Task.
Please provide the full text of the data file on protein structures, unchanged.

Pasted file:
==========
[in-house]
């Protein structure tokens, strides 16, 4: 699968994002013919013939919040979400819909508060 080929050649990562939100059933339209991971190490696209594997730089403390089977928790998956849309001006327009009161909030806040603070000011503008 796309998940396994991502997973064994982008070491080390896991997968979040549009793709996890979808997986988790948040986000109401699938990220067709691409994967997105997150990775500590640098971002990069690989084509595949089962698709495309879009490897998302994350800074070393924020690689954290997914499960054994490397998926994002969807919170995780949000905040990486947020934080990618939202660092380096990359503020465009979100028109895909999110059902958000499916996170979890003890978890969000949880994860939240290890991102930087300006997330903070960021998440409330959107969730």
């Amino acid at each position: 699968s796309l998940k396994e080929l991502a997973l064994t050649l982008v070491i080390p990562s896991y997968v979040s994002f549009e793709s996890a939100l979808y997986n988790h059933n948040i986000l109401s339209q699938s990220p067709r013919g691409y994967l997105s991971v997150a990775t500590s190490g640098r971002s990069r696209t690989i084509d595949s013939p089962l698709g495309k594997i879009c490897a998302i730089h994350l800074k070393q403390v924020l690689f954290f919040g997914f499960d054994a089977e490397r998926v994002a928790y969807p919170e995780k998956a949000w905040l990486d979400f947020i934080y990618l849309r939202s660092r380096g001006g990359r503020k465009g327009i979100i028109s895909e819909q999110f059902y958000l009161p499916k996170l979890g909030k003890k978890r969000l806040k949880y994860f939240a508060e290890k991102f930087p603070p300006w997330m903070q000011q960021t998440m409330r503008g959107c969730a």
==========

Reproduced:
[in-house]
């Protein structure tokens, strides 16, 4: 699968994002013919013939919040979400819909508060 080929050649990562939100059933339209991971190490696209594997730089403390089977928790998956849309001006327009009161909030806040603070000011503008 796309998940396994991502997973064994982008070491080390896991997968979040549009793709996890979808997986988790948040986000109401699938990220067709691409994967997105997150990775500590640098971002990069690989084509595949089962698709495309879009490897998302994350800074070393924020690689954290997914499960054994490397998926994002969807919170995780949000905040990486947020934080990618939202660092380096990359503020465009979100028109895909999110059902958000499916996170979890003890978890969000949880994860939240290890991102930087300006997330903070960021998440409330959107969730």
């Amino acid at each position: 699968s796309l998940k396994e080929l991502a997973l064994t050649l982008v070491i080390p990562s896991y997968v979040s994002f549009e793709s996890a939100l979808y997986n988790h059933n948040i986000l109401s339209q699938s990220p067709r013919g691409y994967l997105s991971v997150a990775t500590s190490g640098r971002s990069r696209t690989i084509d595949s013939p089962l698709g495309k594997i879009c490897a998302i730089h994350l800074k070393q403390v924020l690689f954290f919040g997914f499960d054994a089977e490397r998926v994002a928790y969807p919170e995780k998956a949000w905040l990486d979400f947020i934080y990618l849309r939202s660092r380096g001006g990359r503020k465009g327009i979100i028109s895909e819909q999110f059902y958000l009161p499916k996170l979890g909030k003890k978890r969000l806040k949880y994860f939240a508060e290890k991102f930087p603070p300006w997330m903070q000011q960021t998440m409330r503008g959107c969730a």